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Microsoft has issues with its Outlook 2007 update

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December 22, 2010

Late last week, Microsoft says it has removed a security fix from its regular Patch Tuesday update for its Outlook 2007 email client that the software behemoth had issued just two days earlier, citing Internet connection and performance issues for this rather unusual decision. It's been since April 2010 that Microsoft did something similar.

The Outlook security update was issued on December 14 at 1.30 PM EST as part of its regular Patch Tuesday that happens once or twice a month, beginning by the second Tuesday of the month. Within just a few hours, computer users reported several issues with retrieving email and some major delays when switching folders inside Outlook.

"This latest security update results in Outlook 2007 being extremely slow in switching folders and the archiving functionality appears to have been removed," said someone identified as "alspart" on a Microsoft support forum earlier this morning. "Is this an error or is it by design?", asked the user.

Other PC users said they couldn't send or receive email, even including Gmail messages, through Outlook after installing the security patch.

Ironically, Microsoft had termed the update as one that contained "stability and performance improvements."

Microsoft support forum moderators were telling users to uninstall the update. Microsoft made that official late Friday in a post on the Outlook team's blog. "We have discovered several issues with the Outlook update and as of December 16, this update has been removed from Microsoft's official update."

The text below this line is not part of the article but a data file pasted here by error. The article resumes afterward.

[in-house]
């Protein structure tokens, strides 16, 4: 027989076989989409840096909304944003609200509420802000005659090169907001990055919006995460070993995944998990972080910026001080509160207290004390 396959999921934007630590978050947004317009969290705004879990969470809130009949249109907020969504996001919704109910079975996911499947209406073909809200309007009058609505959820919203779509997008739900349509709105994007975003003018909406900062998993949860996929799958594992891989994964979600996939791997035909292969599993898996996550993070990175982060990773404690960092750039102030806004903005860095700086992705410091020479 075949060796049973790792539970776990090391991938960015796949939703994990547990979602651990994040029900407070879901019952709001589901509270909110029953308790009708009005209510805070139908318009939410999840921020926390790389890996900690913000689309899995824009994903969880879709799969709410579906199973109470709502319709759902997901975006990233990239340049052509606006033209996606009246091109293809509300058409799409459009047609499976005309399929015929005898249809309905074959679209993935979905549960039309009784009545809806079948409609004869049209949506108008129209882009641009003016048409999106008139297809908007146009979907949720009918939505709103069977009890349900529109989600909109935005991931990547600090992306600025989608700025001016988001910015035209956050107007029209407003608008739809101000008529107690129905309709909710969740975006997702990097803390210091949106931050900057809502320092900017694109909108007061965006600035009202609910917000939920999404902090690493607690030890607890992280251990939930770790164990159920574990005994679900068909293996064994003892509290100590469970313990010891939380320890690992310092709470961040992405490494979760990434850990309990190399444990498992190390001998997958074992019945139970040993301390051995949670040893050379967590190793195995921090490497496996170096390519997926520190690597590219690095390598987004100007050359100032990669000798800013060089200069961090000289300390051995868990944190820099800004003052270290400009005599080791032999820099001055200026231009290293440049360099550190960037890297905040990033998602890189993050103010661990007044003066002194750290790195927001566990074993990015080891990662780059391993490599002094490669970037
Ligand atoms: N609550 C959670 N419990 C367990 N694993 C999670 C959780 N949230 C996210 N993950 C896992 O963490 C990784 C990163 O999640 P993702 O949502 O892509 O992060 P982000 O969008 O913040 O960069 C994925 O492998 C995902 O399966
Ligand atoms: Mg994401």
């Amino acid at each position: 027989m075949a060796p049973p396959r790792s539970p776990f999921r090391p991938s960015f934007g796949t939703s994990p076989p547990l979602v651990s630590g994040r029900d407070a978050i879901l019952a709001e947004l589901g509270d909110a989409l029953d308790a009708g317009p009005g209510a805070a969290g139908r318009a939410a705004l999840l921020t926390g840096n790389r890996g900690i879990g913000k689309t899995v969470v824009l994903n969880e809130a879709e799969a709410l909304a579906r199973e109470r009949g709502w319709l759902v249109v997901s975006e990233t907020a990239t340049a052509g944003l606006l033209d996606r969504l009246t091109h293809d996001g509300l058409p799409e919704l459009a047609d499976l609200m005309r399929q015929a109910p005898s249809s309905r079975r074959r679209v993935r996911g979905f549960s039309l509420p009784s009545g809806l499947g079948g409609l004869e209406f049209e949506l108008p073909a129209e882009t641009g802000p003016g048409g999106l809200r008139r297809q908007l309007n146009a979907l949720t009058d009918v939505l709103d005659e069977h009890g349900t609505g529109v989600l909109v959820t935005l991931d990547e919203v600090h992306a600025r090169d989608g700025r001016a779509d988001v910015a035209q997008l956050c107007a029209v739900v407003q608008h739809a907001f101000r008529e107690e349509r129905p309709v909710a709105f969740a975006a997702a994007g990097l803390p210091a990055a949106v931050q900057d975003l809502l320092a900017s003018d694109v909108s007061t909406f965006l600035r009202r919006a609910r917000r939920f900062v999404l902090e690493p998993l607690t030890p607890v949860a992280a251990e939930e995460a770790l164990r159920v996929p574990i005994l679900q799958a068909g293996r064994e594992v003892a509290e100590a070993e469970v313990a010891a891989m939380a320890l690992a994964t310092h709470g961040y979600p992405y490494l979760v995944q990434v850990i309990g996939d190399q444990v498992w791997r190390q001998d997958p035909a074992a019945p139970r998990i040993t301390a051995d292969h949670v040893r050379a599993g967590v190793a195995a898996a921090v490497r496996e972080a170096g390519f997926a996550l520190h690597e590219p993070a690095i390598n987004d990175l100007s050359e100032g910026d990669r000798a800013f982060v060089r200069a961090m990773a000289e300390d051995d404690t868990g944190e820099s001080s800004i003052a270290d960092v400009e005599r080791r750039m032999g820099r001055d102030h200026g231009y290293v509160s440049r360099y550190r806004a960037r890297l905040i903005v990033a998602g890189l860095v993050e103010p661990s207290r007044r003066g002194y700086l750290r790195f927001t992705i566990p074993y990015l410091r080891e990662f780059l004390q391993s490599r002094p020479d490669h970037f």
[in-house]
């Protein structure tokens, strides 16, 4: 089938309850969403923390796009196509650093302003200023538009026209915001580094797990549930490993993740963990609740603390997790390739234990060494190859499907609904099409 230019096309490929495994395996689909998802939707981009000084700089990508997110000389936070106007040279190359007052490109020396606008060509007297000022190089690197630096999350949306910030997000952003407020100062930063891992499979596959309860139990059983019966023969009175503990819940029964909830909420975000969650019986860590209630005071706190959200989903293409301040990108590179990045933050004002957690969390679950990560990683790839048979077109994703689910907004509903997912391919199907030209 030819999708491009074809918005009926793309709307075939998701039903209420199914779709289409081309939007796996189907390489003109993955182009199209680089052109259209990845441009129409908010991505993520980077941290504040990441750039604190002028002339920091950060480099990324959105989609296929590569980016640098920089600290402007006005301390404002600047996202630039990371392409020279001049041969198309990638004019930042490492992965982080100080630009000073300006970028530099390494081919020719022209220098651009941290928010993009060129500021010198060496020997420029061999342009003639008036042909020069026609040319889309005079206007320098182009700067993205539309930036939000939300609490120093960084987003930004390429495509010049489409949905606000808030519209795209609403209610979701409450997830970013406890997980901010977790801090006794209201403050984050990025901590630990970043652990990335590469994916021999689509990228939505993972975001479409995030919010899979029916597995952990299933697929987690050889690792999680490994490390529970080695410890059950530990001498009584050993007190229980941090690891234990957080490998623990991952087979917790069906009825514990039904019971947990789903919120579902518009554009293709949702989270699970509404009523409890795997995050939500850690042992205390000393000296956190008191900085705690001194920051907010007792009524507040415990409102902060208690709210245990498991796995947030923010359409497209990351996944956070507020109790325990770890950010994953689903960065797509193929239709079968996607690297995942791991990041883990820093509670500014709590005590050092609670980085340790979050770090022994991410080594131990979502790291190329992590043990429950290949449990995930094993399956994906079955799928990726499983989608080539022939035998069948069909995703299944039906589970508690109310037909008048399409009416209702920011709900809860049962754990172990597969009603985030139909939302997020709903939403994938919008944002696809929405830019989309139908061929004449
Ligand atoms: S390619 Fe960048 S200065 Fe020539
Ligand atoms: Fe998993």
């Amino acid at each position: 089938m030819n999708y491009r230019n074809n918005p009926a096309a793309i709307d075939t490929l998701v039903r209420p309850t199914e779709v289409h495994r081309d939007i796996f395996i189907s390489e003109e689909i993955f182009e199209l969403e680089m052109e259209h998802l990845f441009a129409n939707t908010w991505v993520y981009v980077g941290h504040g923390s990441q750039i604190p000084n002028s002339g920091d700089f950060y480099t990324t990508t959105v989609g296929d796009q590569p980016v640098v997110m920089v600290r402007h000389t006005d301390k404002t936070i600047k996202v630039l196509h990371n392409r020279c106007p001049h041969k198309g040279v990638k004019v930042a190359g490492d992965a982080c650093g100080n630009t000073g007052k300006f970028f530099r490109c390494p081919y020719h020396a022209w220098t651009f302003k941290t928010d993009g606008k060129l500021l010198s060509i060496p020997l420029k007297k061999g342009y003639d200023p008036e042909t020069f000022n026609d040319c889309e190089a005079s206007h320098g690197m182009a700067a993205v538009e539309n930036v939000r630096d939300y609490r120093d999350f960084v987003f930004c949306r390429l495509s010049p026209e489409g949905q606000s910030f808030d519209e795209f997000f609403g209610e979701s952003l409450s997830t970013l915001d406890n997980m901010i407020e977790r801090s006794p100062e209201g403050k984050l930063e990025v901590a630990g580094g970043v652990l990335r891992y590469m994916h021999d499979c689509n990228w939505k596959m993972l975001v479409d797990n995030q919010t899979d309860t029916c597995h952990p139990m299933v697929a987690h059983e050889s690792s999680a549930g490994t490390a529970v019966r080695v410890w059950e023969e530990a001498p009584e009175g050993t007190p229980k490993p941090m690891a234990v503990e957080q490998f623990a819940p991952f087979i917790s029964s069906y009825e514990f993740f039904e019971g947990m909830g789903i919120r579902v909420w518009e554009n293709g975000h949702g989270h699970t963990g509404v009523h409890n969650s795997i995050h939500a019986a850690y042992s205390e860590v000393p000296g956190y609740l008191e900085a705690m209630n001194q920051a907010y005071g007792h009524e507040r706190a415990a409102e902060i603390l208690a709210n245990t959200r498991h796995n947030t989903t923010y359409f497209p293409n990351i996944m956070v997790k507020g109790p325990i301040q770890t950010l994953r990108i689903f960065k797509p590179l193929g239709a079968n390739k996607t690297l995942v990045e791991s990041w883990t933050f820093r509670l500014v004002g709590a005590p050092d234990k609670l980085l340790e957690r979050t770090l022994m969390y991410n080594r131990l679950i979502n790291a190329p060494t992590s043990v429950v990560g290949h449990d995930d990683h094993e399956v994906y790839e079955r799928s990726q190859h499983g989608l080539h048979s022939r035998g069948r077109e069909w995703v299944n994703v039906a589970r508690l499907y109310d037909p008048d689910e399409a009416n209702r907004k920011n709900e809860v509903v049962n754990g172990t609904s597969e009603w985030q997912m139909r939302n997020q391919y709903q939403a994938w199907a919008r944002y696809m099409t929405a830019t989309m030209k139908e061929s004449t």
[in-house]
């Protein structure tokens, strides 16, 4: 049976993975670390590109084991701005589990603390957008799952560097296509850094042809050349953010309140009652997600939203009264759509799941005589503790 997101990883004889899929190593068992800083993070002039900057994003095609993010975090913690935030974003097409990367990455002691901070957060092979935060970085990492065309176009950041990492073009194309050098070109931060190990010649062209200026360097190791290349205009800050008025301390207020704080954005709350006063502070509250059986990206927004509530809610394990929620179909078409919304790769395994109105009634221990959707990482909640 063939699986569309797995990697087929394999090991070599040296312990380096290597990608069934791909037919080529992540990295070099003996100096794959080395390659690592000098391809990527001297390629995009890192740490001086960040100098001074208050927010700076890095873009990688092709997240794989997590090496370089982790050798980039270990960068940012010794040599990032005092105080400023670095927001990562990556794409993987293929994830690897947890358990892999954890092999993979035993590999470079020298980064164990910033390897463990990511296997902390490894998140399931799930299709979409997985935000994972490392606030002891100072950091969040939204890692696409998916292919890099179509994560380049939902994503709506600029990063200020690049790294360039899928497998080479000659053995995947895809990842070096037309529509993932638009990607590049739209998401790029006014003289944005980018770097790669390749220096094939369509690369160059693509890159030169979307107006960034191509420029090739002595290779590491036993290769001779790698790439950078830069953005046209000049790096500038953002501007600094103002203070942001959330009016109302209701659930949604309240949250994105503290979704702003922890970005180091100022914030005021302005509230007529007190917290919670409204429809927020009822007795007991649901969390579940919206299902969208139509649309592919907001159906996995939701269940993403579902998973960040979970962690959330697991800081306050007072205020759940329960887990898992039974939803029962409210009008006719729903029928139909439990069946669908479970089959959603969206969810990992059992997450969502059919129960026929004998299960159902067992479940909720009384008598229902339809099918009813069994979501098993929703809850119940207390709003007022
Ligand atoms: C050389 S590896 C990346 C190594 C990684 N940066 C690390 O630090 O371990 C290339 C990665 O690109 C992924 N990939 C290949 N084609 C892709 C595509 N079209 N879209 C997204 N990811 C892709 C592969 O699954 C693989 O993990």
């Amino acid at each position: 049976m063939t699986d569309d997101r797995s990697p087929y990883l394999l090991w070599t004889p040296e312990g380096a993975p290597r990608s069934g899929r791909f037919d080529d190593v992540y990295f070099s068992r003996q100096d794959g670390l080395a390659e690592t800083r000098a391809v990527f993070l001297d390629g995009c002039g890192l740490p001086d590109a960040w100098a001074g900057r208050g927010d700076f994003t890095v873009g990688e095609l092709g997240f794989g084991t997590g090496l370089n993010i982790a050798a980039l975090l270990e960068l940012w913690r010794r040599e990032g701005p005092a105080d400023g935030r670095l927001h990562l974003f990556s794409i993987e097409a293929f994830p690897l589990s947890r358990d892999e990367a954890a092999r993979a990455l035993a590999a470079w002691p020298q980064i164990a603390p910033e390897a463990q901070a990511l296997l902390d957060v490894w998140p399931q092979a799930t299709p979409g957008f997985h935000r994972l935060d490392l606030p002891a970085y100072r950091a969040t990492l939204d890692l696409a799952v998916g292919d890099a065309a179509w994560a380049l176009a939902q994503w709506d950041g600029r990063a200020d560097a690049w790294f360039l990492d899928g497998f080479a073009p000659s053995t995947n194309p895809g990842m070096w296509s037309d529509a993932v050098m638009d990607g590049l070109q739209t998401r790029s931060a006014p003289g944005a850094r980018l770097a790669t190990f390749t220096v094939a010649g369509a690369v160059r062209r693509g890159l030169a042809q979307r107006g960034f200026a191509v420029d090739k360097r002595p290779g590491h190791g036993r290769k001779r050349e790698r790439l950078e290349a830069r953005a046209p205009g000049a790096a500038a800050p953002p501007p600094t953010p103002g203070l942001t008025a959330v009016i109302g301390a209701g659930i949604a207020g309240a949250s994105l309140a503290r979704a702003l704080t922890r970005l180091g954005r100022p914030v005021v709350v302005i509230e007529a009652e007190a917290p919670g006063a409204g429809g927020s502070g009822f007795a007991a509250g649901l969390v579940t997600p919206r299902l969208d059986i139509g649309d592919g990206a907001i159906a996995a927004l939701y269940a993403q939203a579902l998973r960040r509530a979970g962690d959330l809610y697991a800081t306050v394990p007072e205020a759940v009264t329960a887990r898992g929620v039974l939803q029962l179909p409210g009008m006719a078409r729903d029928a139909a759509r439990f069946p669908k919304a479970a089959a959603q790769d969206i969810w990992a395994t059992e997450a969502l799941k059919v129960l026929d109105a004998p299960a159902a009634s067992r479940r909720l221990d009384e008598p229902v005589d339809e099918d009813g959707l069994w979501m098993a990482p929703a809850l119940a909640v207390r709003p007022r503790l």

According to Microsoft, the Tuesday patch contained no less than three critical issues related to Secure Password Authentication (SPA), a Microsoft protocol used to authenticate mail clients like Outlook to a mail server; sluggish folder switching when Outlook wasn't configured to get mail from a Microsoft Exchange Server; and a broken Auto Archive feature.

The software giant urged PC users who had installed the update during its three days of availability to remove it immediately, and spelled out the necessary steps to achieve the task.

"We really apologize to our many users for not discovering these issues before releasing the update and for any other inconvenience we have caused to you," the Outlook team wrote on its blog. "We failed to meet our customers' expectation for quality with this security update. We are working to repair these problems and will post a release date for those fixes, and provide a link to download them, as soon as that information is readily available."

It isn't the first time that Microsoft has removed updates before. In April, it pulled a patch for Windows 2000 (which at the time was still being supported) over what it called "quality issues."

Then in early 2008, Microsoft also removed an update designed to prepare Windows Vista for Service Pack 1 (SP1) after users flooded support forums with tales of endless and catostrophic reboots.

But the software company hasn't set a timetable yet for releasing a re-patch for its Outlook 2007 email client.